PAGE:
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Top Line: Gefitinib is currently a standard first-line therapy for EGFR-mutated non-small cell lung cancer (NSCLC), but it’s no cure.
The Study: The combo of gefitinib with cytotoxic chemo starts where most regimens contending the standard start: in the palliative setting. This phase 3 trial randomized patients receiving first-line palliative therapy for EGFR-mutated NSCLC to standard oral daily gefitinib monotherapy continued indefinitely +/- carbo/Alimta x 4 with maintenance Alimta. Of note, one-fifth of enrollees had brain mets. Rates of systemic radiographic responses were significantly improved with combo therapy from 63 → 75%, which translated to a doubling of the primary endpoint of progression-free survival from a median of 8 → 16 months. Importantly, this benefit held strong across all subset analyses. As expected, there was also a doubling in the rate of grade 3+ toxicity from 25 → 51%. This may give you pause considering this was all billed as palliative therapy, until seeing the statistically and clinically significant overall survival improvement with combo therapy producing a hazard ratio of 0.45. This makes this trial one of only two who have achieved such a feat for this disease in the last decade.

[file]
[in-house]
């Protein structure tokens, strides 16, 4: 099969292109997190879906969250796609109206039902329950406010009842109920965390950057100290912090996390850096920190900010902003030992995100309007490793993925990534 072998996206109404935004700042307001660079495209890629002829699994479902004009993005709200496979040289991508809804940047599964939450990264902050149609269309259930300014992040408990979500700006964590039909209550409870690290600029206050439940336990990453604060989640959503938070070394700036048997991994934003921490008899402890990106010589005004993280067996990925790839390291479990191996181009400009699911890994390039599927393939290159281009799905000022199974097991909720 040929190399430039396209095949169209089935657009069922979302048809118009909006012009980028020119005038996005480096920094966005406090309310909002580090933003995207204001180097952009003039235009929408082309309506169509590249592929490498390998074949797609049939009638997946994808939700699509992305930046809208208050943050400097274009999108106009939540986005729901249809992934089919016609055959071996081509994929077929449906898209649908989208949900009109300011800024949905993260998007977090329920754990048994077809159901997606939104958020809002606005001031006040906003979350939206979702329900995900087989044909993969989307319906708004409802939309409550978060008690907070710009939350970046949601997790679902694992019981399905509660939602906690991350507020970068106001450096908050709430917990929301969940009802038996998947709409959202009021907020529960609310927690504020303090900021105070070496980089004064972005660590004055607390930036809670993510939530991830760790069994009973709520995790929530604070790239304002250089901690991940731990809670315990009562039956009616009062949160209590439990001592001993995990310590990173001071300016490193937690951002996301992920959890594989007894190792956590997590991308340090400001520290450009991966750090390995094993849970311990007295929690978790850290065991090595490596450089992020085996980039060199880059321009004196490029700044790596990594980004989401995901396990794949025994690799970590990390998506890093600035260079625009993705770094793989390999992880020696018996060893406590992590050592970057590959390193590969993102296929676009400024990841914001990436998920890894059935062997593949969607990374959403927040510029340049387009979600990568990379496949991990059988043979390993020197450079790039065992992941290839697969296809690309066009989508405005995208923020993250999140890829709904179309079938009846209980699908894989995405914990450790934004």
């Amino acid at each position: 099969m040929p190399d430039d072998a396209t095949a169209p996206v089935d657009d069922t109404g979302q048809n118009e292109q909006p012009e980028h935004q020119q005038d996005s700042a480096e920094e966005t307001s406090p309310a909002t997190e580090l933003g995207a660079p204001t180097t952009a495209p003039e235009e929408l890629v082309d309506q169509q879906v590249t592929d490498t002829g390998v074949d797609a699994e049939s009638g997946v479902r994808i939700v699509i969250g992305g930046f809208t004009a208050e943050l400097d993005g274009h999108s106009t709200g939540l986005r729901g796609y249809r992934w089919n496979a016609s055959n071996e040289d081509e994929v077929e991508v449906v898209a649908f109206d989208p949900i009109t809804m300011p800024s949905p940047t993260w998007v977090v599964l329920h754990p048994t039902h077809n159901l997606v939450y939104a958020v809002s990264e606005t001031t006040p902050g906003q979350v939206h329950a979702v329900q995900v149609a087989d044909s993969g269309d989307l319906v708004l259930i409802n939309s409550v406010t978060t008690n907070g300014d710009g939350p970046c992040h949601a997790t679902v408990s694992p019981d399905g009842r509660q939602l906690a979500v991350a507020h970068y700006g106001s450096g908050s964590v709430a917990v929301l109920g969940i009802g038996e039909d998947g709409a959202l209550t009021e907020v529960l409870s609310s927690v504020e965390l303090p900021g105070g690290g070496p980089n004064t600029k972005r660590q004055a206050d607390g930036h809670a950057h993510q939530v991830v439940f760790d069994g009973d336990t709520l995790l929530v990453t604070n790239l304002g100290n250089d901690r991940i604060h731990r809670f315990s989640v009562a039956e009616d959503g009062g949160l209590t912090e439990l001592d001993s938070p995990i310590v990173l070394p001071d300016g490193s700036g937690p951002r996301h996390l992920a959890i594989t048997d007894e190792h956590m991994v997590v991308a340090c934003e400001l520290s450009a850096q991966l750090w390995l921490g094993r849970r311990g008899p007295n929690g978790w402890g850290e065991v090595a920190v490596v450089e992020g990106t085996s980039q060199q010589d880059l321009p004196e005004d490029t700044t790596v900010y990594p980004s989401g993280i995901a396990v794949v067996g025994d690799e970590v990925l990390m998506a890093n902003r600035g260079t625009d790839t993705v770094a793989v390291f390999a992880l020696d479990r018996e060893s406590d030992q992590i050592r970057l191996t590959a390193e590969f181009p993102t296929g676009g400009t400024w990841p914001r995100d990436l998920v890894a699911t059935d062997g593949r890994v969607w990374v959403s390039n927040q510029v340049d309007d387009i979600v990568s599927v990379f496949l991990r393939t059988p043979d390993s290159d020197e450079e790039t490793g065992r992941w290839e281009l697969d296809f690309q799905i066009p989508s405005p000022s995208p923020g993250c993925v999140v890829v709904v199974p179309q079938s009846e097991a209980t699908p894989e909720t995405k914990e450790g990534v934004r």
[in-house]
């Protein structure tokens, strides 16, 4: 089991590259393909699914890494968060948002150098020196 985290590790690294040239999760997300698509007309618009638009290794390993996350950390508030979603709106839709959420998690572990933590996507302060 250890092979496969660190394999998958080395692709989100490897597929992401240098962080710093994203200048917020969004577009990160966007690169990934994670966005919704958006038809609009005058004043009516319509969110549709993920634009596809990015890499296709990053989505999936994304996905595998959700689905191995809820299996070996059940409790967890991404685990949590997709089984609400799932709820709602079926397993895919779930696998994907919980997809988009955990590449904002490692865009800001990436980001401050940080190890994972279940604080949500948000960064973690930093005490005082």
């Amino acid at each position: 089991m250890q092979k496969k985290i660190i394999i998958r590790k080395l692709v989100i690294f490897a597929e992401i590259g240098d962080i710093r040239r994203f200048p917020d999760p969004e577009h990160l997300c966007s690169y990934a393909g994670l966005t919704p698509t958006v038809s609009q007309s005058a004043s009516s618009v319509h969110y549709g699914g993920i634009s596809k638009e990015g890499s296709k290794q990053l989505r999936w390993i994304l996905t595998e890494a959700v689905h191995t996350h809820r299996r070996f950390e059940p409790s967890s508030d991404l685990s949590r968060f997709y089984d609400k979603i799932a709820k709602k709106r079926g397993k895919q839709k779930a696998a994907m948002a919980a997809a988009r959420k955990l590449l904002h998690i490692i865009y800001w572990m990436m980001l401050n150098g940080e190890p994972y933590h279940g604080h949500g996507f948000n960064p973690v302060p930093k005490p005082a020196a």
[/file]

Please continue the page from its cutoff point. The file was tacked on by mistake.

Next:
TBL: Following dacomitinib, combo gefitinib + carbo/Alimta is only the second systemic regimen in a long, long time to prove an overall survival advantage for advanced EGFR-mutated NSCLC ineligible for definitive surgery or radiation. | Noronha, J Clin Oncol 2019